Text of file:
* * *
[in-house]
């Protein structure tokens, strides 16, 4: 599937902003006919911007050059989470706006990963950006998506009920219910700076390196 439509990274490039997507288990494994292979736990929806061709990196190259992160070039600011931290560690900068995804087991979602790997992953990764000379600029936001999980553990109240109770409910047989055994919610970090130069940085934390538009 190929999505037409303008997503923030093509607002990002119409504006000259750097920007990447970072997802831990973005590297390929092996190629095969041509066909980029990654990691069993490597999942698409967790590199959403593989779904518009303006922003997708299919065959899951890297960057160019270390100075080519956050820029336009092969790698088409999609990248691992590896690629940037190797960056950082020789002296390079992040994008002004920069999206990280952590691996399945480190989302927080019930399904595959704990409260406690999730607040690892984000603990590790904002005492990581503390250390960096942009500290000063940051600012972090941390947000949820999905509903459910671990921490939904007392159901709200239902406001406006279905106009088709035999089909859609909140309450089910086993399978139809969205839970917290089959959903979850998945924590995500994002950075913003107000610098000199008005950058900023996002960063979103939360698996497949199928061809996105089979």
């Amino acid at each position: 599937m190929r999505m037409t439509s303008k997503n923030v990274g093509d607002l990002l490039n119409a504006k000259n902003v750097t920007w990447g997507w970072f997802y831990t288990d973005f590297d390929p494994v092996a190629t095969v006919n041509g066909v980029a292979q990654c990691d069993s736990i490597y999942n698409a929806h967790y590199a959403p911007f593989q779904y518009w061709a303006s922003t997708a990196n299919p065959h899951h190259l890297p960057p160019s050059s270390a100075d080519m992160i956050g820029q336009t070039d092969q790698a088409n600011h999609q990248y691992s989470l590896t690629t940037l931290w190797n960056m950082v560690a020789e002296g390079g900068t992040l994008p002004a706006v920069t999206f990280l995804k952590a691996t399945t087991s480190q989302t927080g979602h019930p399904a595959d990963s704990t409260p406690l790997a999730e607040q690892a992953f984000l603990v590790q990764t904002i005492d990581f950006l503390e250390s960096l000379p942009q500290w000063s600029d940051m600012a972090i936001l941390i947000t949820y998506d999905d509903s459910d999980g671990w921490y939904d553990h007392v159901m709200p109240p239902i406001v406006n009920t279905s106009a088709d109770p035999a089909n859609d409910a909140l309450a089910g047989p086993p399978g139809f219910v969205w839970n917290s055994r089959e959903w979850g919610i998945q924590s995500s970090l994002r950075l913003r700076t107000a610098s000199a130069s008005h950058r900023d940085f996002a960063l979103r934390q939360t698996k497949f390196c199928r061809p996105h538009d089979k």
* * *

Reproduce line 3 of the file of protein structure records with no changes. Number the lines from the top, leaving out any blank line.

């Amino acid at each position: 599937m190929r999505m037409t439509s303008k997503n923030v990274g093509d607002l990002l490039n119409a504006k000259n902003v750097t920007w990447g997507w970072f997802y831990t288990d973005f590297d390929p494994v092996a190629t095969v006919n041509g066909v980029a292979q990654c990691d069993s736990i490597y999942n698409a929806h967790y590199a959403p911007f593989q779904y518009w061709a303006s922003t997708a990196n299919p065959h899951h190259l890297p960057p160019s050059s270390a100075d080519m992160i956050g820029q336009t070039d092969q790698a088409n600011h999609q990248y691992s989470l590896t690629t940037l931290w190797n960056m950082v560690a020789e002296g390079g900068t992040l994008p002004a706006v920069t999206f990280l995804k952590a691996t399945t087991s480190q989302t927080g979602h019930p399904a595959d990963s704990t409260p406690l790997a999730e607040q690892a992953f984000l603990v590790q990764t904002i005492d990581f950006l503390e250390s960096l000379p942009q500290w000063s600029d940051m600012a972090i936001l941390i947000t949820y998506d999905d509903s459910d999980g671990w921490y939904d553990h007392v159901m709200p109240p239902i406001v406006n009920t279905s106009a088709d109770p035999a089909n859609d409910a909140l309450a089910g047989p086993p399978g139809f219910v969205w839970n917290s055994r089959e959903w979850g919610i998945q924590s995500s970090l994002r950075l913003r700076t107000a610098s000199a130069s008005h950058r900023d940085f996002a960063l979103r934390q939360t698996k497949f390196c199928r061809p996105h538009d089979k």